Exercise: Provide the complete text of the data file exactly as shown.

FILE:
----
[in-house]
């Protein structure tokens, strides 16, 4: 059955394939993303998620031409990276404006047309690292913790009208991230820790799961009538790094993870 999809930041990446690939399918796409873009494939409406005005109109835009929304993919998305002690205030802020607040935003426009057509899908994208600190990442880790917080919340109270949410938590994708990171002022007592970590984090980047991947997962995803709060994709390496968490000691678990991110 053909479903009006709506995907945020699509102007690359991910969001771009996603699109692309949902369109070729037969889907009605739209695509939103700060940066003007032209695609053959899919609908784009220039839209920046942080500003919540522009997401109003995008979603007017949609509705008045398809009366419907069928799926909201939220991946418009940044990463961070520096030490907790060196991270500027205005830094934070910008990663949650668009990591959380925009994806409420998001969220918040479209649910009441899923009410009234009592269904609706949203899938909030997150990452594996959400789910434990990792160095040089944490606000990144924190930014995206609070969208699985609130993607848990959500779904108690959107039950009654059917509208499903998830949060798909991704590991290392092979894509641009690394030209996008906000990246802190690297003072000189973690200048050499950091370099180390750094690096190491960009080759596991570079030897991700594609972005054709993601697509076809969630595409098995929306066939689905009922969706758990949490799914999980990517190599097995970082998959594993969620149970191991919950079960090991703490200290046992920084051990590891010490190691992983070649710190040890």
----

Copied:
[in-house]
């Protein structure tokens, strides 16, 4: 059955394939993303998620031409990276404006047309690292913790009208991230820790799961009538790094993870 999809930041990446690939399918796409873009494939409406005005109109835009929304993919998305002690205030802020607040935003426009057509899908994208600190990442880790917080919340109270949410938590994708990171002022007592970590984090980047991947997962995803709060994709390496968490000691678990991110 053909479903009006709506995907945020699509102007690359991910969001771009996603699109692309949902369109070729037969889907009605739209695509939103700060940066003007032209695609053959899919609908784009220039839209920046942080500003919540522009997401109003995008979603007017949609509705008045398809009366419907069928799926909201939220991946418009940044990463961070520096030490907790060196991270500027205005830094934070910008990663949650668009990591959380925009994806409420998001969220918040479209649910009441899923009410009234009592269904609706949203899938909030997150990452594996959400789910434990990792160095040089944490606000990144924190930014995206609070969208699985609130993607848990959500779904108690959107039950009654059917509208499903998830949060798909991704590991290392092979894509641009690394030209996008906000990246802190690297003072000189973690200048050499950091370099180390750094690096190491960009080759596991570079030897991700594609972005054709993601697509076809969630595409098995929306066939689905009922969706758990949490799914999980990517190599097995970082998959594993969620149970191991919950079960090991703490200290046992920084051990590891010490190691992983070649710190040890």